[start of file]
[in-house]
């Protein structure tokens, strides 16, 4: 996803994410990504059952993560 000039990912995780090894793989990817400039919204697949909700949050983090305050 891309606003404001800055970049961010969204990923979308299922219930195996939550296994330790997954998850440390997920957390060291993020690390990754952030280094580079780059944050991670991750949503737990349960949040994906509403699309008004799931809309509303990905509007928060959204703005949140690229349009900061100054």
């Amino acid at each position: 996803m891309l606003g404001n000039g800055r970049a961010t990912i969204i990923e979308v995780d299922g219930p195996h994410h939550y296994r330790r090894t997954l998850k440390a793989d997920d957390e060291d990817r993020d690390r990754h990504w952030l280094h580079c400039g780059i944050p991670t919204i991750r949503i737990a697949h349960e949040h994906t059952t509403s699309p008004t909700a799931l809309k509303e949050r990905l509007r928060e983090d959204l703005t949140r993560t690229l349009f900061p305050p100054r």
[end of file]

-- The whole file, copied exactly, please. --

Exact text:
[in-house]
């Protein structure tokens, strides 16, 4: 996803994410990504059952993560 000039990912995780090894793989990817400039919204697949909700949050983090305050 891309606003404001800055970049961010969204990923979308299922219930195996939550296994330790997954998850440390997920957390060291993020690390990754952030280094580079780059944050991670991750949503737990349960949040994906509403699309008004799931809309509303990905509007928060959204703005949140690229349009900061100054």
């Amino acid at each position: 996803m891309l606003g404001n000039g800055r970049a961010t990912i969204i990923e979308v995780d299922g219930p195996h994410h939550y296994r330790r090894t997954l998850k440390a793989d997920d957390e060291d990817r993020d690390r990754h990504w952030l280094h580079c400039g780059i944050p991670t919204i991750r949503i737990a697949h349960e949040h994906t059952t509403s699309p008004t909700a799931l809309k509303e949050r990905l509007r928060e983090d959204l703005t949140r993560t690229l349009f900061p305050p100054r």